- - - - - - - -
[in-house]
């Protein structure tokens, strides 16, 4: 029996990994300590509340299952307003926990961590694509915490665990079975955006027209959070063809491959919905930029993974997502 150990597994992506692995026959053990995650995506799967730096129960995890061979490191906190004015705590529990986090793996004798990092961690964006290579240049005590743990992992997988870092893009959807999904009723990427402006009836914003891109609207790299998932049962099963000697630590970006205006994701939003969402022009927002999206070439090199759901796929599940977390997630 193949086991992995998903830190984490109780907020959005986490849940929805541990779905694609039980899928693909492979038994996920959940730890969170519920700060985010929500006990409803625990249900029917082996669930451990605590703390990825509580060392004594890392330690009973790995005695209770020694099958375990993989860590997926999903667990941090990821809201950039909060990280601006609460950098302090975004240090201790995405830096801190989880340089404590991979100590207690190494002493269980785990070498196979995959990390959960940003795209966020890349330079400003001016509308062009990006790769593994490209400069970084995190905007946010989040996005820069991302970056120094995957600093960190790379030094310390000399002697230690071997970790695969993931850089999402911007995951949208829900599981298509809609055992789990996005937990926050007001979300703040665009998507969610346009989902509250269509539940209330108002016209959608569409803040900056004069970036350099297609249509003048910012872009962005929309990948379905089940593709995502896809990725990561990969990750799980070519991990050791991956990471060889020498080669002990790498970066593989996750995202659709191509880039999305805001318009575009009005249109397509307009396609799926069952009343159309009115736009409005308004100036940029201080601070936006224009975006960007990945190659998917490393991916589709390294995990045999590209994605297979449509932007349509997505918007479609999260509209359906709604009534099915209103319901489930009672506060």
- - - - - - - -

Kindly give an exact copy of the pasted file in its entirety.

[in-house]
């Protein structure tokens, strides 16, 4: 029996990994300590509340299952307003926990961590694509915490665990079975955006027209959070063809491959919905930029993974997502 150990597994992506692995026959053990995650995506799967730096129960995890061979490191906190004015705590529990986090793996004798990092961690964006290579240049005590743990992992997988870092893009959807999904009723990427402006009836914003891109609207790299998932049962099963000697630590970006205006994701939003969402022009927002999206070439090199759901796929599940977390997630 193949086991992995998903830190984490109780907020959005986490849940929805541990779905694609039980899928693909492979038994996920959940730890969170519920700060985010929500006990409803625990249900029917082996669930451990605590703390990825509580060392004594890392330690009973790995005695209770020694099958375990993989860590997926999903667990941090990821809201950039909060990280601006609460950098302090975004240090201790995405830096801190989880340089404590991979100590207690190494002493269980785990070498196979995959990390959960940003795209966020890349330079400003001016509308062009990006790769593994490209400069970084995190905007946010989040996005820069991302970056120094995957600093960190790379030094310390000399002697230690071997970790695969993931850089999402911007995951949208829900599981298509809609055992789990996005937990926050007001979300703040665009998507969610346009989902509250269509539940209330108002016209959608569409803040900056004069970036350099297609249509003048910012872009962005929309990948379905089940593709995502896809990725990561990969990750799980070519991990050791991956990471060889020498080669002990790498970066593989996750995202659709191509880039999305805001318009575009009005249109397509307009396609799926069952009343159309009115736009409005308004100036940029201080601070936006224009975006960007990945190659998917490393991916589709390294995990045999590209994605297979449509932007349509997505918007479609999260509209359906709604009534099915209103319901489930009672506060």